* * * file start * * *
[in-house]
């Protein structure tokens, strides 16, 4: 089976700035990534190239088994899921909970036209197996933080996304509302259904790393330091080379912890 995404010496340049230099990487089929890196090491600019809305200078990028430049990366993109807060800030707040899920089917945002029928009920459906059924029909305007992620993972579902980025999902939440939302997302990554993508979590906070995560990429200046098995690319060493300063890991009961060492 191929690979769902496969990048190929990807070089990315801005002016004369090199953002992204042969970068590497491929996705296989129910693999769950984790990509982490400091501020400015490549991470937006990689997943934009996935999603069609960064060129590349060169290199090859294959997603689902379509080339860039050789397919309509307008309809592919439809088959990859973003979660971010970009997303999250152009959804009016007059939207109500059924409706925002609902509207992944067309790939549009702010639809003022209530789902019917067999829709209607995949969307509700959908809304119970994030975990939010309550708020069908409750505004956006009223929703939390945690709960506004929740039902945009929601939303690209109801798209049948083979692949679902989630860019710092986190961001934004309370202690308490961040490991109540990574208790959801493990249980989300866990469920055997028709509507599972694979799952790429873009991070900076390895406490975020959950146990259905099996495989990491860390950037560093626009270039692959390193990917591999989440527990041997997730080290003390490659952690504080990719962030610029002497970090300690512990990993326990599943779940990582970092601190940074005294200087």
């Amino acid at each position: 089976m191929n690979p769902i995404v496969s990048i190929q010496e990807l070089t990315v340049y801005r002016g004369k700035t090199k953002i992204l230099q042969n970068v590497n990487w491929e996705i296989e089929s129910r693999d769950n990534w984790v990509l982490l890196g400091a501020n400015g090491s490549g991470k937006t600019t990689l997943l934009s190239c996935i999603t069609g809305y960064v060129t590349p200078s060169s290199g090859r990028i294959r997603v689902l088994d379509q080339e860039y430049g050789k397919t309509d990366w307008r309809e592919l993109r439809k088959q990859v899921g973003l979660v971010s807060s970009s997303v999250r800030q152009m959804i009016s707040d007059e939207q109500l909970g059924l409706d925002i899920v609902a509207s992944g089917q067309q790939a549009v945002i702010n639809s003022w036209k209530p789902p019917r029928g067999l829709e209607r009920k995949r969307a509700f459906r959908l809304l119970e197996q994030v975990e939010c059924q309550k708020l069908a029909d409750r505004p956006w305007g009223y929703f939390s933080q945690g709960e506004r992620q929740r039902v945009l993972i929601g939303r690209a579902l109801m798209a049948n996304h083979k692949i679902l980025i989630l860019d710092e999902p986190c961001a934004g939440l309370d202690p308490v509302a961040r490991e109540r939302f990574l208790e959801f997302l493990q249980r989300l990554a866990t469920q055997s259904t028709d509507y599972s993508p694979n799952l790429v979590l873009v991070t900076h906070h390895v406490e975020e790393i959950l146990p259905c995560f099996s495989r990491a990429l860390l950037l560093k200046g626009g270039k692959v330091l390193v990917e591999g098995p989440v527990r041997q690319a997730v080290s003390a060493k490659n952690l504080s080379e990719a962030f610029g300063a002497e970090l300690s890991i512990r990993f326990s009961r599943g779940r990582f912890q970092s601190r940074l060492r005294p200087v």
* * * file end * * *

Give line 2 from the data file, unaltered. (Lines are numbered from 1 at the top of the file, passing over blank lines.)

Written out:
């Protein structure tokens, strides 16, 4: 089976700035990534190239088994899921909970036209197996933080996304509302259904790393330091080379912890 995404010496340049230099990487089929890196090491600019809305200078990028430049990366993109807060800030707040899920089917945002029928009920459906059924029909305007992620993972579902980025999902939440939302997302990554993508979590906070995560990429200046098995690319060493300063890991009961060492 191929690979769902496969990048190929990807070089990315801005002016004369090199953002992204042969970068590497491929996705296989129910693999769950984790990509982490400091501020400015490549991470937006990689997943934009996935999603069609960064060129590349060169290199090859294959997603689902379509080339860039050789397919309509307008309809592919439809088959990859973003979660971010970009997303999250152009959804009016007059939207109500059924409706925002609902509207992944067309790939549009702010639809003022209530789902019917067999829709209607995949969307509700959908809304119970994030975990939010309550708020069908409750505004956006009223929703939390945690709960506004929740039902945009929601939303690209109801798209049948083979692949679902989630860019710092986190961001934004309370202690308490961040490991109540990574208790959801493990249980989300866990469920055997028709509507599972694979799952790429873009991070900076390895406490975020959950146990259905099996495989990491860390950037560093626009270039692959390193990917591999989440527990041997997730080290003390490659952690504080990719962030610029002497970090300690512990990993326990599943779940990582970092601190940074005294200087």